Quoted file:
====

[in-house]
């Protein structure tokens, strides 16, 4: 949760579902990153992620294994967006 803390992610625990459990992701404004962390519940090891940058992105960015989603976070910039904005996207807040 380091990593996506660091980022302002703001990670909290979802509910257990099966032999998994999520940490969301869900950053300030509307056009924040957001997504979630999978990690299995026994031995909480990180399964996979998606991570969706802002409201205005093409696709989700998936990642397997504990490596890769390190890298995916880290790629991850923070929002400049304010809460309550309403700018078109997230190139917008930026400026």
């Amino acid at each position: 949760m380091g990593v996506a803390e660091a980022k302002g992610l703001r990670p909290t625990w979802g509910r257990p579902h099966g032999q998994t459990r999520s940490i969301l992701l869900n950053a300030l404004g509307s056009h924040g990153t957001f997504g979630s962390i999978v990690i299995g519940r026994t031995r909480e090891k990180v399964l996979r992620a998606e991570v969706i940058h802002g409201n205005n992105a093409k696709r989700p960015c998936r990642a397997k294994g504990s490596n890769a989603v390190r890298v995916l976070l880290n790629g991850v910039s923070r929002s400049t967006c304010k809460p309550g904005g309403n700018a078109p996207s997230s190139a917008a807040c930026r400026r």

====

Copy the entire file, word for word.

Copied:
[in-house]
């Protein structure tokens, strides 16, 4: 949760579902990153992620294994967006 803390992610625990459990992701404004962390519940090891940058992105960015989603976070910039904005996207807040 380091990593996506660091980022302002703001990670909290979802509910257990099966032999998994999520940490969301869900950053300030509307056009924040957001997504979630999978990690299995026994031995909480990180399964996979998606991570969706802002409201205005093409696709989700998936990642397997504990490596890769390190890298995916880290790629991850923070929002400049304010809460309550309403700018078109997230190139917008930026400026």
């Amino acid at each position: 949760m380091g990593v996506a803390e660091a980022k302002g992610l703001r990670p909290t625990w979802g509910r257990p579902h099966g032999q998994t459990r999520s940490i969301l992701l869900n950053a300030l404004g509307s056009h924040g990153t957001f997504g979630s962390i999978v990690i299995g519940r026994t031995r909480e090891k990180v399964l996979r992620a998606e991570v969706i940058h802002g409201n205005n992105a093409k696709r989700p960015c998936r990642a397997k294994g504990s490596n890769a989603v390190r890298v995916l976070l880290n790629g991850v910039s923070r929002s400049t967006c304010k809460p309550g904005g309403n700018a078109p996207s997230s190139a917008a807040c930026r400026r």